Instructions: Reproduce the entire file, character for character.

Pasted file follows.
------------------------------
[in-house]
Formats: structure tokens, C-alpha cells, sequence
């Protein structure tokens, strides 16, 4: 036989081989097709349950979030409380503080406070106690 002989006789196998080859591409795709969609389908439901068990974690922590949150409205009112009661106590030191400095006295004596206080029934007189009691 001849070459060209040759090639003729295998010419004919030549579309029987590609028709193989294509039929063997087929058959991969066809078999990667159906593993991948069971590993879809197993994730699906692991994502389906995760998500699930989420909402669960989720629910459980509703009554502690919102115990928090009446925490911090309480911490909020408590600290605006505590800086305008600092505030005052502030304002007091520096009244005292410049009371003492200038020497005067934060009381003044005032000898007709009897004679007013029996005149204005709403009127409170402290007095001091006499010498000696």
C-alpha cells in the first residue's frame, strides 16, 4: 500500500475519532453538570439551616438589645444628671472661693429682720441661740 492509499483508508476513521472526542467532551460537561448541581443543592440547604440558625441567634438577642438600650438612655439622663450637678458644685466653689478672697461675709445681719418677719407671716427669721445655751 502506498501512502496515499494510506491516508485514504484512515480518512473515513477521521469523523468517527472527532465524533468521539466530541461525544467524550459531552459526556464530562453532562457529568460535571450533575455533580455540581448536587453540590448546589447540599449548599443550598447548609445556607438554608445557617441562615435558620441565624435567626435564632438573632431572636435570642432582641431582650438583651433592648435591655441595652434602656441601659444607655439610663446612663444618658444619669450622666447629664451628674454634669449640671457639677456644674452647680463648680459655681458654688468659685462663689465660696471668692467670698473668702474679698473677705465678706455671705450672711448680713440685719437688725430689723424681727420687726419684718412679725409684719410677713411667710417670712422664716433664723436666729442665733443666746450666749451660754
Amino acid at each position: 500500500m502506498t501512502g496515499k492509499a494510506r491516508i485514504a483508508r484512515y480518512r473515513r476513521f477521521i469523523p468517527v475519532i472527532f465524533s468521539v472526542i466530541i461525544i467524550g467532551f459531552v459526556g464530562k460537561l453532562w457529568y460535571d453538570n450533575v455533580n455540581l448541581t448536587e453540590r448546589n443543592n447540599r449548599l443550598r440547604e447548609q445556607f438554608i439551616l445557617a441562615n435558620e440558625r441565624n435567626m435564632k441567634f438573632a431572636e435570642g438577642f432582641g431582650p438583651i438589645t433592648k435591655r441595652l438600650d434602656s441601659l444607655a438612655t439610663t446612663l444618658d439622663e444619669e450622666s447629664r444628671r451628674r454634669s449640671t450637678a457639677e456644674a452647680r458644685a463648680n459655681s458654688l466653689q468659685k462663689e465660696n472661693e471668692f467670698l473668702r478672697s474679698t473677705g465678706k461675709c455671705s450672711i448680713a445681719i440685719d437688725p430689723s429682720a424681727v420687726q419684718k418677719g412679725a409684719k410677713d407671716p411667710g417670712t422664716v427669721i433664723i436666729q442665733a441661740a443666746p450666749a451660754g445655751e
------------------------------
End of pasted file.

[in-house]
Formats: structure tokens, C-alpha cells, sequence
């Protein structure tokens, strides 16, 4: 036989081989097709349950979030409380503080406070106690 002989006789196998080859591409795709969609389908439901068990974690922590949150409205009112009661106590030191400095006295004596206080029934007189009691 001849070459060209040759090639003729295998010419004919030549579309029987590609028709193989294509039929063997087929058959991969066809078999990667159906593993991948069971590993879809197993994730699906692991994502389906995760998500699930989420909402669960989720629910459980509703009554502690919102115990928090009446925490911090309480911490909020408590600290605006505590800086305008600092505030005052502030304002007091520096009244005292410049009371003492200038020497005067934060009381003044005032000898007709009897004679007013029996005149204005709403009127409170402290007095001091006499010498000696």
C-alpha cells in the first residue's frame, strides 16, 4: 500500500475519532453538570439551616438589645444628671472661693429682720441661740 492509499483508508476513521472526542467532551460537561448541581443543592440547604440558625441567634438577642438600650438612655439622663450637678458644685466653689478672697461675709445681719418677719407671716427669721445655751 502506498501512502496515499494510506491516508485514504484512515480518512473515513477521521469523523468517527472527532465524533468521539466530541461525544467524550459531552459526556464530562453532562457529568460535571450533575455533580455540581448536587453540590448546589447540599449548599443550598447548609445556607438554608445557617441562615435558620441565624435567626435564632438573632431572636435570642432582641431582650438583651433592648435591655441595652434602656441601659444607655439610663446612663444618658444619669450622666447629664451628674454634669449640671457639677456644674452647680463648680459655681458654688468659685462663689465660696471668692467670698473668702474679698473677705465678706455671705450672711448680713440685719437688725430689723424681727420687726419684718412679725409684719410677713411667710417670712422664716433664723436666729442665733443666746450666749451660754
Amino acid at each position: 500500500m502506498t501512502g496515499k492509499a494510506r491516508i485514504a483508508r484512515y480518512r473515513r476513521f477521521i469523523p468517527v475519532i472527532f465524533s468521539v472526542i466530541i461525544i467524550g467532551f459531552v459526556g464530562k460537561l453532562w457529568y460535571d453538570n450533575v455533580n455540581l448541581t448536587e453540590r448546589n443543592n447540599r449548599l443550598r440547604e447548609q445556607f438554608i439551616l445557617a441562615n435558620e440558625r441565624n435567626m435564632k441567634f438573632a431572636e435570642g438577642f432582641g431582650p438583651i438589645t433592648k435591655r441595652l438600650d434602656s441601659l444607655a438612655t439610663t446612663l444618658d439622663e444619669e450622666s447629664r444628671r451628674r454634669s449640671t450637678a457639677e456644674a452647680r458644685a463648680n459655681s458654688l466653689q468659685k462663689e465660696n472661693e471668692f467670698l473668702r478672697s474679698t473677705g465678706k461675709c455671705s450672711i448680713a445681719i440685719d437688725p430689723s429682720a424681727v420687726q419684718k418677719g412679725a409684719k410677713d407671716p411667710g417670712t422664716v427669721i433664723i436666729q442665733a441661740a443666746p450666749a451660754g445655751e